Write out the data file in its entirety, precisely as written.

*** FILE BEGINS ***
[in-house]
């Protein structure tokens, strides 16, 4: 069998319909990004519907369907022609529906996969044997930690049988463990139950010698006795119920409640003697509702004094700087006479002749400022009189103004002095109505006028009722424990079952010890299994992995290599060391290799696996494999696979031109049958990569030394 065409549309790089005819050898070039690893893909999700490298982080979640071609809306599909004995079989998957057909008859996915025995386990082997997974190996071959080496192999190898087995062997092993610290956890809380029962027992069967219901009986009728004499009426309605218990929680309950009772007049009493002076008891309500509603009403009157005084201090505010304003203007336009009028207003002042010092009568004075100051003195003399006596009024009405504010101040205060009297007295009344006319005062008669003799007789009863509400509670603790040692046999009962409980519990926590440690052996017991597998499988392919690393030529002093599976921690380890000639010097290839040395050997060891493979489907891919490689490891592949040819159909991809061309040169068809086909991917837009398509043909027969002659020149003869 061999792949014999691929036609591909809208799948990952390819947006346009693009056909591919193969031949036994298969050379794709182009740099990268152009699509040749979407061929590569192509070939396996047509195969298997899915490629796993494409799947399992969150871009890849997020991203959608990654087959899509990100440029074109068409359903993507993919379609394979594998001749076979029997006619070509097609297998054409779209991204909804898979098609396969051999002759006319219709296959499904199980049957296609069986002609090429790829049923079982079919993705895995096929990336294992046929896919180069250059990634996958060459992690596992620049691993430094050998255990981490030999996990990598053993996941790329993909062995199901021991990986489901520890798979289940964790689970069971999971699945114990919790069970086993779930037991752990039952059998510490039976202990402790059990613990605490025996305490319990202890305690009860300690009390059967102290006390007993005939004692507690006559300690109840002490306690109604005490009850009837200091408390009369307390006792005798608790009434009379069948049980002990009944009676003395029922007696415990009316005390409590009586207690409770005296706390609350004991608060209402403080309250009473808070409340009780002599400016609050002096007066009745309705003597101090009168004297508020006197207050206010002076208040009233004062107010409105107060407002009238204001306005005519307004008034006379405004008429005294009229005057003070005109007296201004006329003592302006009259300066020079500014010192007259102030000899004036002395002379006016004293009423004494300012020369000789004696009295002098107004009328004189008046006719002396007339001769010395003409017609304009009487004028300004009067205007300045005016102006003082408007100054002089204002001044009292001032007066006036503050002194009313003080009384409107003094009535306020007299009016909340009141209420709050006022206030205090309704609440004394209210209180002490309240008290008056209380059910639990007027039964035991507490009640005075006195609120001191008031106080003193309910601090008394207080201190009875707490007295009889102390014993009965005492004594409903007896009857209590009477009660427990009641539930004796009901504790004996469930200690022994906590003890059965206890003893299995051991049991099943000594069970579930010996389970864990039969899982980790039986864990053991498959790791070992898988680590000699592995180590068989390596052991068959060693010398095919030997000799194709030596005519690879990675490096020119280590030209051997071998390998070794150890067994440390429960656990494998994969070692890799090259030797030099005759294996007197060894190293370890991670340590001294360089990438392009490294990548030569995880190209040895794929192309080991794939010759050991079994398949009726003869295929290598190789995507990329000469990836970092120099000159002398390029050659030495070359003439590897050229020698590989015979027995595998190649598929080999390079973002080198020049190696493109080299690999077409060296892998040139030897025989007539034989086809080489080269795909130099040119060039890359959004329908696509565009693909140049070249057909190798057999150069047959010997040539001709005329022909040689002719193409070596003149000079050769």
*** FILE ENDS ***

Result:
[in-house]
């Protein structure tokens, strides 16, 4: 069998319909990004519907369907022609529906996969044997930690049988463990139950010698006795119920409640003697509702004094700087006479002749400022009189103004002095109505006028009722424990079952010890299994992995290599060391290799696996494999696979031109049958990569030394 065409549309790089005819050898070039690893893909999700490298982080979640071609809306599909004995079989998957057909008859996915025995386990082997997974190996071959080496192999190898087995062997092993610290956890809380029962027992069967219901009986009728004499009426309605218990929680309950009772007049009493002076008891309500509603009403009157005084201090505010304003203007336009009028207003002042010092009568004075100051003195003399006596009024009405504010101040205060009297007295009344006319005062008669003799007789009863509400509670603790040692046999009962409980519990926590440690052996017991597998499988392919690393030529002093599976921690380890000639010097290839040395050997060891493979489907891919490689490891592949040819159909991809061309040169068809086909991917837009398509043909027969002659020149003869 061999792949014999691929036609591909809208799948990952390819947006346009693009056909591919193969031949036994298969050379794709182009740099990268152009699509040749979407061929590569192509070939396996047509195969298997899915490629796993494409799947399992969150871009890849997020991203959608990654087959899509990100440029074109068409359903993507993919379609394979594998001749076979029997006619070509097609297998054409779209991204909804898979098609396969051999002759006319219709296959499904199980049957296609069986002609090429790829049923079982079919993705895995096929990336294992046929896919180069250059990634996958060459992690596992620049691993430094050998255990981490030999996990990598053993996941790329993909062995199901021991990986489901520890798979289940964790689970069971999971699945114990919790069970086993779930037991752990039952059998510490039976202990402790059990613990605490025996305490319990202890305690009860300690009390059967102290006390007993005939004692507690006559300690109840002490306690109604005490009850009837200091408390009369307390006792005798608790009434009379069948049980002990009944009676003395029922007696415990009316005390409590009586207690409770005296706390609350004991608060209402403080309250009473808070409340009780002599400016609050002096007066009745309705003597101090009168004297508020006197207050206010002076208040009233004062107010409105107060407002009238204001306005005519307004008034006379405004008429005294009229005057003070005109007296201004006329003592302006009259300066020079500014010192007259102030000899004036002395002379006016004293009423004494300012020369000789004696009295002098107004009328004189008046006719002396007339001769010395003409017609304009009487004028300004009067205007300045005016102006003082408007100054002089204002001044009292001032007066006036503050002194009313003080009384409107003094009535306020007299009016909340009141209420709050006022206030205090309704609440004394209210209180002490309240008290008056209380059910639990007027039964035991507490009640005075006195609120001191008031106080003193309910601090008394207080201190009875707490007295009889102390014993009965005492004594409903007896009857209590009477009660427990009641539930004796009901504790004996469930200690022994906590003890059965206890003893299995051991049991099943000594069970579930010996389970864990039969899982980790039986864990053991498959790791070992898988680590000699592995180590068989390596052991068959060693010398095919030997000799194709030596005519690879990675490096020119280590030209051997071998390998070794150890067994440390429960656990494998994969070692890799090259030797030099005759294996007197060894190293370890991670340590001294360089990438392009490294990548030569995880190209040895794929192309080991794939010759050991079994398949009726003869295929290598190789995507990329000469990836970092120099000159002398390029050659030495070359003439590897050229020698590989015979027995595998190649598929080999390079973002080198020049190696493109080299690999077409060296892998040139030897025989007539034989086809080489080269795909130099040119060039890359959004329908696509565009693909140049070249057909190798057999150069047959010997040539001709005329022909040689002719193409070596003149000079050769």